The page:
Eco-driving refers to driving in a way that is economical, environmentally friendly and safe. The idea has gained popularity in the past ten years, and is now a real concern for businesses. For those companies that use industrial vehicles, this comes with a need to train drivers. Focus.
While eco-driving has existed for several years, companies’ interest in it has yet to wane. Made popular in 2009 in response to increasing fuel prices, it has gained ground due to increasing social and environmental policy considerations. And for good reason: this technique improves employee safety, saves money in fleet management and consolidates its environmental performance. When you see the striking figures (we estimate that it reduces fuel consumption and CO2 emissions by between 5% and 15%, reduces the insurance claims rate by up to 30%, and saves 15% on consumables such as tyres and brakes), raising employee awareness of eco-driving becomes strategic and essential for businesses.
A practical training issue
For industrial vehicles, it is not just about raising employee awareness. Since models are larger and more robust than a light vehicle, they can pose challenges in terms of handling and engine power, which has an immediate impact on the vehicles aerodynamics and, thus, its efficiency. Since they are also intended for off-roading with loads that are often heavy, they are confronted with issues of fuel consumption and safety that are more significant than for other vehicles, as well as greater CO2 emissions due to regular stopping. Thus, proper training is welcome to master eco-driving techniques. While sharing information has an immediate and undeniable impact, implementing a coherent training programme through courses (in-person and/or e-learning), individual coaching, practical exercises, even driving simulators, will help guide employees in the long-term. It also has the advantage of consolidating gains and preventing falling back into old bad habits, while allowing for optimal tracking and improving the company’s overall performance.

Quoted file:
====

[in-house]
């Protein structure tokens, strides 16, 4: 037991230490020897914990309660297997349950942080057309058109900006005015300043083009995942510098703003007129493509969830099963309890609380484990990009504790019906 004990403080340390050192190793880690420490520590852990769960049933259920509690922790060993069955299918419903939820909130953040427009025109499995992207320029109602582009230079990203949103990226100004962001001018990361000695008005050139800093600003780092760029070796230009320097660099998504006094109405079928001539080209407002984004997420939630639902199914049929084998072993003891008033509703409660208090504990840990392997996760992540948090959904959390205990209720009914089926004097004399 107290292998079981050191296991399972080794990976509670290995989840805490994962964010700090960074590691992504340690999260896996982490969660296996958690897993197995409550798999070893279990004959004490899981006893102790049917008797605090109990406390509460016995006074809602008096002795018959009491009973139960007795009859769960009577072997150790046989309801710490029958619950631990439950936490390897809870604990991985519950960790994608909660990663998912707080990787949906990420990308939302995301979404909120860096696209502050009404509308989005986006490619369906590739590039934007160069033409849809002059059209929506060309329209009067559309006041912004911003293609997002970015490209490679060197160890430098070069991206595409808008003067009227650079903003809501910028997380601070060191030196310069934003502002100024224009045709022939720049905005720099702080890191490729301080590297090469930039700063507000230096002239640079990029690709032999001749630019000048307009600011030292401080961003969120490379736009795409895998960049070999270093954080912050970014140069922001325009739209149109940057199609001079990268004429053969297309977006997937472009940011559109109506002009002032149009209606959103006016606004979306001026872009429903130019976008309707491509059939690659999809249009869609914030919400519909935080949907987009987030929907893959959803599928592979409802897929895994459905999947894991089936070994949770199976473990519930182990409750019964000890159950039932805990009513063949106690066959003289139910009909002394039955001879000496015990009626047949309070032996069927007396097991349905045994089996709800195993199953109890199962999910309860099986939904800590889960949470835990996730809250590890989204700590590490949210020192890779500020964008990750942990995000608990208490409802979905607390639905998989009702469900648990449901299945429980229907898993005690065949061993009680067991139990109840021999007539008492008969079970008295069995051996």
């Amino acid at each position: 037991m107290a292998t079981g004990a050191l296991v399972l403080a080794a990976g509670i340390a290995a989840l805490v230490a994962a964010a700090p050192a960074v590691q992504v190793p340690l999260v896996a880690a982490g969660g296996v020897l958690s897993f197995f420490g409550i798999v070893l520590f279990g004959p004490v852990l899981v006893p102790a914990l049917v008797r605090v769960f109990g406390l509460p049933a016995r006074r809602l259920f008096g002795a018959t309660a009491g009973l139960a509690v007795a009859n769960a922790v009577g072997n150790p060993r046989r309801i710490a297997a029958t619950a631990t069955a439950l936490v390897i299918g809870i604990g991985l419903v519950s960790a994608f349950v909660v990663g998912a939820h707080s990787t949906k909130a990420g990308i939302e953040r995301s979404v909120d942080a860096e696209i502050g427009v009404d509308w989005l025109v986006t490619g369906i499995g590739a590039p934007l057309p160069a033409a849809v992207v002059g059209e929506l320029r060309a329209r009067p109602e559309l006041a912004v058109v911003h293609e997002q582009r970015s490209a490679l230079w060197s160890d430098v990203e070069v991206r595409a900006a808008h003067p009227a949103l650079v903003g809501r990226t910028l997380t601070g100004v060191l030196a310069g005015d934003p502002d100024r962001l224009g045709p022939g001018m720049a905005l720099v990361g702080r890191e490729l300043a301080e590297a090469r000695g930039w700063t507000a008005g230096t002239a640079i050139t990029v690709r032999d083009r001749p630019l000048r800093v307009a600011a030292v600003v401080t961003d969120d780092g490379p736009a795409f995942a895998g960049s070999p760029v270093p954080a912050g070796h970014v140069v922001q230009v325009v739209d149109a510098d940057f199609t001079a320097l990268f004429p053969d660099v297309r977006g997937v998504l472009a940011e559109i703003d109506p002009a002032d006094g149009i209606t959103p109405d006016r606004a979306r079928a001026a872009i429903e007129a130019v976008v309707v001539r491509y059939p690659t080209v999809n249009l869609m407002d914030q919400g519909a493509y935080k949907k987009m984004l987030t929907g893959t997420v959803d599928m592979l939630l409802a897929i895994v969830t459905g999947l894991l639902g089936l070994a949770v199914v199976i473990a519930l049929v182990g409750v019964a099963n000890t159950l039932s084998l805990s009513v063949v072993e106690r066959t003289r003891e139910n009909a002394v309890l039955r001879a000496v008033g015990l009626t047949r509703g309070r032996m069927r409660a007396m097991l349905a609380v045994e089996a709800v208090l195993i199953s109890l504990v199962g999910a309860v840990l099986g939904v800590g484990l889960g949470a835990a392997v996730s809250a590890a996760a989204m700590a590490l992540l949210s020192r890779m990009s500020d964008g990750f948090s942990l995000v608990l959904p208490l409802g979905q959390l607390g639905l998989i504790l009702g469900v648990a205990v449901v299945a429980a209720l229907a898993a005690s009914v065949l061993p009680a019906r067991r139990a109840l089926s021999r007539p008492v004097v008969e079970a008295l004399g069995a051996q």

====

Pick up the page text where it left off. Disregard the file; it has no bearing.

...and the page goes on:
Finding the right mix of structure and content
To make sure that employees’ training in eco-driving industrial vehicles reaches its full potential, we need to find the right formula. In the face of environmental and safety challenges, the range of education on offer has expanded, and the number of structures offering courses has skyrocketed. At this stage, we can now count hundreds throughout Europe. Between dedicated training institutions (for instance in France: LFP Formations, l’Institut VEDECOM, Agiroute, Develter (interactive courses and simulators), Vanberg, and in Spain: Fenadismer, IDAE, RACE, RACC) organisations specialised in inspections and delivering certifications, insurers, vehicle manufacturers and driving schools, there is a vast number of choices. Vehicle rental companies also offer courses that combine prevention with simulation. For example, FRAIKIN has developed the FRAIKIN Safety Academy, a customisable offer of training and support that maximises practical experience. From light duty to heavy duty, and depending on the choices of the customers, a training session can last from half a day to a full day. Another crucial point to consider when taking your decision is the training course’s structure and materials. Ideally, it should combine theoretical teaching with practical workshops and, more importantly, vary the materials used to maximise employees’ retention. As for Fraikin, sessions include a practical session after a theoretical session. Finally, do not neglect support measures (providing additional resources and material, flexibility, moving around the companies’ facilities) that also play a role in their learning journey.